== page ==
Women’s History Month: When did dresses become feminine?

This is a tunic. And a tunic is a dress.

During my latter primary school years and on into junior high, I lived up the street and around the corner from a “saved and sanctified” family.  (This is how my mother referred to that special brand of Christian folk whose women and girls never wore pants, trousers, shorts or any type of apparel that was neither dress nor skirt.) The family consisted of a mom, dad, four sons and one daughter.

Before I made the bold move to introduce myself and become her friend, I’d watch the girl (we’ll call her Jane) play with her brothers from afar. She climbed the White adler in their front yard right along with them. Rode bicycles up and down the street right along with them. Played stickball and tag right along with them. Raced  on foot to the stop sign  right along with them. Jane’s skirt never seemed to be a hindrance—which made me quite proud of her.

But the skirt also made me wonder…

The church Jane and her family attended believed very much in the Holy Trinity with Jesus Christ as personal Lord and Savior and all the other yadda that goes along with the Christian faith. But dresses were for women and pants were for men. This seemed rather odd to me since Jesus and the disciples and everyone else in Biblical times also wore dresses.

Okay, so their garb wasn’t called a “dress” then but rather a tunic, ketonet, chiton or tunica. Still, it was basically a dress which is defined as a “one-piece garment that covers the body and extends down over the legs.” So again, Jesus wore a dress. But Jesus was not a woman; He was a man and God’s only begotten son and all of that. That alone was proof enough for me as to why dresses weren’t just women’s garb. The “saved and sanctified” women-in-dresses-only rule was bull.

After I became friends with Jane, I asked her about it. She said that her parents told her that if Jesus had been born in modern times that He would have worn pants.  But I always felt like the sole child of a supreme deity should probably be able to wear whatever the hell He wanted. I mean…He changed water to wine and resurrected the dead. Why not show out like Billy Porter?

More importantly why would Sweet Jesus—who loved the world enough to die for it—care if a woman decided to wear a really nice pair of bell bottoms? When did clothing become gender-specific anyway? And exactly why are dresses now “only” for women? This article, A History of Trousers and Pants in Western Article reveals that both men and women of ancient eras both wore pants:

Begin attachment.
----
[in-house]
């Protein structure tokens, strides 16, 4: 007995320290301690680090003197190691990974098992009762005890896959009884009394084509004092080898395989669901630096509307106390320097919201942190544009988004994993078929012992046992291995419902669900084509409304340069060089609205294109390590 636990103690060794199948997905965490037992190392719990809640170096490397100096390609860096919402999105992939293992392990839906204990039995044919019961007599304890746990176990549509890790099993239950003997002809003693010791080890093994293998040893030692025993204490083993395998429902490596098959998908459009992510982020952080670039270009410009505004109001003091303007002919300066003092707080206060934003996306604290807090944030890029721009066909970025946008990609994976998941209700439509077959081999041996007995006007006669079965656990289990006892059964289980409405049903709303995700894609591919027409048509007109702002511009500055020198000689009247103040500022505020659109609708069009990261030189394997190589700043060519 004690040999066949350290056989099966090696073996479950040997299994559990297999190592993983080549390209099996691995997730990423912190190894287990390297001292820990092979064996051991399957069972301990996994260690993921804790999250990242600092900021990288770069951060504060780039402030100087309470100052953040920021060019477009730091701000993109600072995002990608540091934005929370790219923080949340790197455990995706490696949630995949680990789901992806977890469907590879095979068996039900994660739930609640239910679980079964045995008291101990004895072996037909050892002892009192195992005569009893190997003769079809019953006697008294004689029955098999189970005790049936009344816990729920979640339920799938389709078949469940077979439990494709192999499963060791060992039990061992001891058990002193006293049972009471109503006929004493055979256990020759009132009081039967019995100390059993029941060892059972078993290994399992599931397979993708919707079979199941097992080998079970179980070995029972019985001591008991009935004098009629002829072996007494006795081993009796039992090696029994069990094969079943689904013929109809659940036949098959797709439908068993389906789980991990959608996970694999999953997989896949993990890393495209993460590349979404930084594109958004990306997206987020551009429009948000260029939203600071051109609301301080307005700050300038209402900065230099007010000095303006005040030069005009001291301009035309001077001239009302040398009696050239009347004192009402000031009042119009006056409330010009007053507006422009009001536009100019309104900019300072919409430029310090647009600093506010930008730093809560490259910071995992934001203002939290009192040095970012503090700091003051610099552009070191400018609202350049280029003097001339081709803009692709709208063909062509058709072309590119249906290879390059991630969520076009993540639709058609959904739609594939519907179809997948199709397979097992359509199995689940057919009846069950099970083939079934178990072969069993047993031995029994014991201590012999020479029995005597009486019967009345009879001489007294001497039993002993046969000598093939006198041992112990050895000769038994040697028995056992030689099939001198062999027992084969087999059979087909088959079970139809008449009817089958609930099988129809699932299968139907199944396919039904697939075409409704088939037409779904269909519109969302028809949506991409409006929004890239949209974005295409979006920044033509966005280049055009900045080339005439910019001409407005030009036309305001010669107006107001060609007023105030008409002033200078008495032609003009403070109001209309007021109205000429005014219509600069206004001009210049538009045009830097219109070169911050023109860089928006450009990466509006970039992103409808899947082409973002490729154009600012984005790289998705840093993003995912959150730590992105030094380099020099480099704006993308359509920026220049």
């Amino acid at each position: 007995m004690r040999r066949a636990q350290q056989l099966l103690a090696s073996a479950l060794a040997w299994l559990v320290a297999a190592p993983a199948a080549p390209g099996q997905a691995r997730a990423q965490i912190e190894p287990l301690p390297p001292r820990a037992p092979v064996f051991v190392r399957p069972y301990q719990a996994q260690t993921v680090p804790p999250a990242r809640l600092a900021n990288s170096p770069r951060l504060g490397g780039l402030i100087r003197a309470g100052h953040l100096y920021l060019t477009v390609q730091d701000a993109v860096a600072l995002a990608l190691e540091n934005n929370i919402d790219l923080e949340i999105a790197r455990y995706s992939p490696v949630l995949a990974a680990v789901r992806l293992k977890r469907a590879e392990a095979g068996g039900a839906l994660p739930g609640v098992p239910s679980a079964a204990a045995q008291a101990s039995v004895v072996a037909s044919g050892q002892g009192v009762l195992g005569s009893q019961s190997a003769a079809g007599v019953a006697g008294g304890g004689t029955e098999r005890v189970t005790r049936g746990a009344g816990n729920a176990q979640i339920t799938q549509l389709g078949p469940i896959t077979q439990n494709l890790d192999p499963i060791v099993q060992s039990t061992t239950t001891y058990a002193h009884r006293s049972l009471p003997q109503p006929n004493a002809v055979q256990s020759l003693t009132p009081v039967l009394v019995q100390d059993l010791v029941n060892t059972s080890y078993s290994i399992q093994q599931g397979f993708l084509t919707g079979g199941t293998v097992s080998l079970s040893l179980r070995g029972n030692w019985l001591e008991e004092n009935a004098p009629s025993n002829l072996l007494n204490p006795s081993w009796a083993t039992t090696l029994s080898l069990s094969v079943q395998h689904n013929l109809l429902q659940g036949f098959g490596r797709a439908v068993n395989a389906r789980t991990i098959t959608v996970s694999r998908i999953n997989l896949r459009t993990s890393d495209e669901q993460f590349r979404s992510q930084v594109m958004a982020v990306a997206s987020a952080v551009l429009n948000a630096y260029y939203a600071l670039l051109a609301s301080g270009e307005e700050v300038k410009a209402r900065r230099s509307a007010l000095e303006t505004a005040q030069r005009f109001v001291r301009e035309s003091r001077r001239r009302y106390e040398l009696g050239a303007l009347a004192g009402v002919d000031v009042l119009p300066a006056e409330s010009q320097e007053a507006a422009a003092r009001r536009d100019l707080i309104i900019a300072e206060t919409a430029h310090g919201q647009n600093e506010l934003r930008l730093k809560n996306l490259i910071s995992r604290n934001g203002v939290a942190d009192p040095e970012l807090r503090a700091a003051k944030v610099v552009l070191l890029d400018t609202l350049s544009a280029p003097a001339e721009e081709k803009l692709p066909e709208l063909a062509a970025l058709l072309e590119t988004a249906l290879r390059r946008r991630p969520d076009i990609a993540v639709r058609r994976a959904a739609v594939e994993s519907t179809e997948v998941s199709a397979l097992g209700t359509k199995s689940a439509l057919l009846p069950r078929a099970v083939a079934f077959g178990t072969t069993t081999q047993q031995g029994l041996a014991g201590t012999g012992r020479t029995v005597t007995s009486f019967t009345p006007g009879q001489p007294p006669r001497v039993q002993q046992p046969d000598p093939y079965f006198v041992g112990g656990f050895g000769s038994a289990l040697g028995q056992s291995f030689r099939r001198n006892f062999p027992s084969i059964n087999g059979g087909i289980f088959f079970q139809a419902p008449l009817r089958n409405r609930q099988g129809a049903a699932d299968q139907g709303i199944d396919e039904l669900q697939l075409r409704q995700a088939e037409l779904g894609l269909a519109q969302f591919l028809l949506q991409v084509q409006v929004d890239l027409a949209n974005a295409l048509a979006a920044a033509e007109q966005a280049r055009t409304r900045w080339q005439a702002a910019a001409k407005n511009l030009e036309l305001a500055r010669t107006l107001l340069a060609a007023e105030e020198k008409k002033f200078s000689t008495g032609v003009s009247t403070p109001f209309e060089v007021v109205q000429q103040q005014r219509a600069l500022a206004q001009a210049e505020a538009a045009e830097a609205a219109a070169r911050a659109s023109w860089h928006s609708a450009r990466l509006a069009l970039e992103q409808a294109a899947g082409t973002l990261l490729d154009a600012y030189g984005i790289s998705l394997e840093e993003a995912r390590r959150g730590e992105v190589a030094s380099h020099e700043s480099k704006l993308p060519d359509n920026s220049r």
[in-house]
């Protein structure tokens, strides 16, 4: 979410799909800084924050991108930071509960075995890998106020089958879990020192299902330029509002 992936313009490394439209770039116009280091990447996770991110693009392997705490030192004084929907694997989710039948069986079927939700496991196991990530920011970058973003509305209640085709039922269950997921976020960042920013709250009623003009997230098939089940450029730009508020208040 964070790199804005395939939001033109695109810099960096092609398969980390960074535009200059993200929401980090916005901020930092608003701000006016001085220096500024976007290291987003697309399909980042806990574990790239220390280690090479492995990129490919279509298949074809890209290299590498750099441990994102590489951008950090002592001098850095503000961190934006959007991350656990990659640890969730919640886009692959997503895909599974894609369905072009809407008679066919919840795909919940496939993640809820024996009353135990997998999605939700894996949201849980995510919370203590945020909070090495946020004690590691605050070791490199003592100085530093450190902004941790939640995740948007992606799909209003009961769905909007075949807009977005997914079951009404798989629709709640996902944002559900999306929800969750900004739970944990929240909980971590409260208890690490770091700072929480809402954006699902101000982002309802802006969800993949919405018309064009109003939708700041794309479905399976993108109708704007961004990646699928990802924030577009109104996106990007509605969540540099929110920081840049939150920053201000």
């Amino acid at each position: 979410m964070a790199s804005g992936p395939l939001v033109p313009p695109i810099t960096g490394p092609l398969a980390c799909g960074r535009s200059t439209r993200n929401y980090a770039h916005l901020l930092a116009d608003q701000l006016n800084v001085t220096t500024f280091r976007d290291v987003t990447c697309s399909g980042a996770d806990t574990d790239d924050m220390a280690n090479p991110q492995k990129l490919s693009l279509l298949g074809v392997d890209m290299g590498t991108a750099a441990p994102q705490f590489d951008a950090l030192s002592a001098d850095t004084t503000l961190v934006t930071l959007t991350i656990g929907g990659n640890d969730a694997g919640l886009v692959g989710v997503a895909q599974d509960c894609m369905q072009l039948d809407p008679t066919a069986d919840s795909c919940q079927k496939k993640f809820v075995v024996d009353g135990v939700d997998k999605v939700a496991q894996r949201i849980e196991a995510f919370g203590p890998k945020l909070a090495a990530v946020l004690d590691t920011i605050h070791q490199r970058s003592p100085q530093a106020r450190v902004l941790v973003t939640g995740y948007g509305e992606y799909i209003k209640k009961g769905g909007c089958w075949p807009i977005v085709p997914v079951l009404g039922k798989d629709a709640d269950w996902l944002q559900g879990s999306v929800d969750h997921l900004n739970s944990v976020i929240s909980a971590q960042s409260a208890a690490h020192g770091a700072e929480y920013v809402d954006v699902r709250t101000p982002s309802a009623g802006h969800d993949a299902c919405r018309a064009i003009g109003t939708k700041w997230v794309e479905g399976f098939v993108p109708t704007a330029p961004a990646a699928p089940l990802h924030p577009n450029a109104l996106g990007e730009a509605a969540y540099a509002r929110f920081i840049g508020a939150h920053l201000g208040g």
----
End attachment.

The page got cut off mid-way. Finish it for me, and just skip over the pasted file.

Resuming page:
The Greek historian Herodotus mentions the Scythians wearing pants. Herodotus also mentions the Amazons (female warriors of Greek mythology as clad in trousers. An Amazon depicted on a vessel in 470 BC is obviously wearing pants.

Furthermore, this article The History of Men & Skirts reveals that Billy Porter’s sartorial choices are rather old-fashioned:

Skirts were the matter-of-fact wear of many of humanity’s most ancient civilizations, on both sides of the gender divide. Gauzy wraps and loincloths for Egyptians, togas denoting class and status for Greeks and Romans, ornate military costumes for Aztecs: many ancient costumes were based around the idea of the skirt, purely because they were easy to construct and created huge freedom of movement. Whether you were fighting, building, farming or engaging in some kind of religious ritual, skirts provided cheap and efficient use. Short skirts among soldiers from the height of the Roman Empire, noted an exhibition at the Met called “Braveheart: Men In Skirts,” were considered proof of virility, and allowed for swiftness while in combat.

The same article goes on to discuss how men once wore hosiery. LOL. Men in tights. The article suggests that the pants/dress gender line was first drawn among societies who rode horses. Since horse riding warranted pants, and most horse riders were warriors who were men, pants became associated with masculinity.

You know what though? If humanity lasts for another thousand years then these gender-based fashion norms will likely be something totally different. Heavens knows how wardrobe rules, especially those pertaining to women, have been around for like…ever. Because men have been deciding what women should wear for like..ever according to this article. Sigh.

As I’m writing this, I’m about to lose an hour of sleep because of the outdated idea of daylight savings time. The notion that dresses are only to be worn by women or that pants represent masculinity is equally, if not more, outdated. Folks should be able to wear whatever the hell they want because historically folks have pretty much worn whatever the hell they want….so Y’all wear whatever the hell you want.






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